Last week, Bill over at The Platoon Advantage had a fun article on players whose fan base cannot remain rational. And it was so true. Many players are lightening rods of either blind love or blind hate and rational thinking does not apply. Raul Ibanez isn't the player Bill picked for the Philadelphia Phillies. Ryan Howard was. And it's hard to argue with that pick. Howard is a player that draws either rave reviews or antipathy depending on who you ask. Ibanez, though, is just as prone to cause affection or antipathy, but not only from Phillies' fans. He's also a moth to the flame for analysts on television and from keyboards. What's to make of all the debate?
Ibanez is saddled with the affliction of being called a clutch player by many broadcasters. That misnomer causes a lot of the angst among those with keyboards and rightly so. His clutch stats as listed by FanGraphs are no better than the average Joe in baseball. The angst is also directed to the cold hard facts that at the age of 39, Ibanez isn't a very good baseball player anymore. His strikeout rate is the second highest of his career. His walk rate is the lowest of his career. His on base percentage is under .300 and his defense isn't...well...defensible. Ibanez has a .671 OPS against lefties and the facts remain that Baseball-reference.com gives Ibanez a big fat zero for WAR this season while FanGraphs has him with a negative value.
And yet, there he is in every Phillies' game. When the Phillies received Hunter Pence in a trade from the Astros, it was widely assumed that Pence would be installed in left to take Ibanez's place and that Mayberry or Dominic Brown would play right. But manager, Charlie Manuel, seems to see Ibanez as his security blanket and leans on him heavily in spite of evidence that he shouldn't. Dominic Brown will never get a full shot as long as the Phillies are contenders. That's just the way it is with successful teams. They simply do not let young players work things out on a major league level. Either they pay off big and get to stay, or they are discarded faster than a kid's writing assignment full of red marks from the teacher.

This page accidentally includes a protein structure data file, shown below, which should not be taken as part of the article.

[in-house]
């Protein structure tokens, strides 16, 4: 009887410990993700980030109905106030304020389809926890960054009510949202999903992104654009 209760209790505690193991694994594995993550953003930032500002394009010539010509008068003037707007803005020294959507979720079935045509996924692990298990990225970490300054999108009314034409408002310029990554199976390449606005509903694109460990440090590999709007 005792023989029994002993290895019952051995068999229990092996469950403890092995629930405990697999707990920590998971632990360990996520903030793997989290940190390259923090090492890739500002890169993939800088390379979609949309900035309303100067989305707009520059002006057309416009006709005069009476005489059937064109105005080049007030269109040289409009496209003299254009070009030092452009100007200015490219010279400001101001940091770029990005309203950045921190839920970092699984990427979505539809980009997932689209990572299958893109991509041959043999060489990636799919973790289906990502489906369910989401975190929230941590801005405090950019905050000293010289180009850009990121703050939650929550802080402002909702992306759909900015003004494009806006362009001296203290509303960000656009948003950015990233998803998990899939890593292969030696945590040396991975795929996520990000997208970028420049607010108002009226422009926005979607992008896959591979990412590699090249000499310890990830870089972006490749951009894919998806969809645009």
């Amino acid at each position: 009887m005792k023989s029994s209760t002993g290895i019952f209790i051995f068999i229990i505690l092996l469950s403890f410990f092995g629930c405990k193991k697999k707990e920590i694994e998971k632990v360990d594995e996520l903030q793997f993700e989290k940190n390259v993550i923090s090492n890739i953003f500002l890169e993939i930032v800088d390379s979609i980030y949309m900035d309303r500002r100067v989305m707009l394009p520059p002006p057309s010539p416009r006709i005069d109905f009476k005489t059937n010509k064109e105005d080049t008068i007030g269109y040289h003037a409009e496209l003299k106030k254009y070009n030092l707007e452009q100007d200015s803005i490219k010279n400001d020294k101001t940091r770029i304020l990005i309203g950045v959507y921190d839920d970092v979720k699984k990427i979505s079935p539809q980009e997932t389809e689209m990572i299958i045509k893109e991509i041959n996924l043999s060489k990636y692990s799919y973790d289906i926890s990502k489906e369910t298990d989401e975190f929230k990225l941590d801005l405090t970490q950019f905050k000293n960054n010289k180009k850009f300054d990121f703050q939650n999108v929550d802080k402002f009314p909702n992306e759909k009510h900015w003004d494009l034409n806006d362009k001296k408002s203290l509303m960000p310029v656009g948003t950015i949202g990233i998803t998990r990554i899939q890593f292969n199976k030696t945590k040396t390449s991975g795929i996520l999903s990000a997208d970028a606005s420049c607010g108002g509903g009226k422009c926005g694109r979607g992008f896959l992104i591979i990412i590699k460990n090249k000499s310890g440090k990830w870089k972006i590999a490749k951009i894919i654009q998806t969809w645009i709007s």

And yet, Manuel's decision-making seems to be rewarded. Ibanez almost by himself saved the Phillies' game against the Pirates in the last game of their series on Sunday. Ibanez hit a two-run homer to tie the game and a double to win it. The double was the tenth time an Ibanez hit put the Phillies ahead this season. The double was also against a left-handed pitcher.
Ibanez and his season reminds this writer a lot of Paul O'Neill's last season with the Yankees in 2001. O'Neill was certainly at an age that season where he couldn't produce like he had in the past. Again, the cold, hard facts were that O'Neill that season was a player that did not add value to the Yankees according to his rWAR and fWAR. And yet O'Neill had sixteen hits that put the Yankees ahead that season and his team came within a well-placed hit by Luis Gonzalez from winning the 2001 World Series.
The Phillies are assured a post season spot in 2011. In a vastly successful season by the team, it must be left to others to decide if Raul Ibanez was a help or a hindrance in that success. For this writer, trying to figure that out leads to a headache.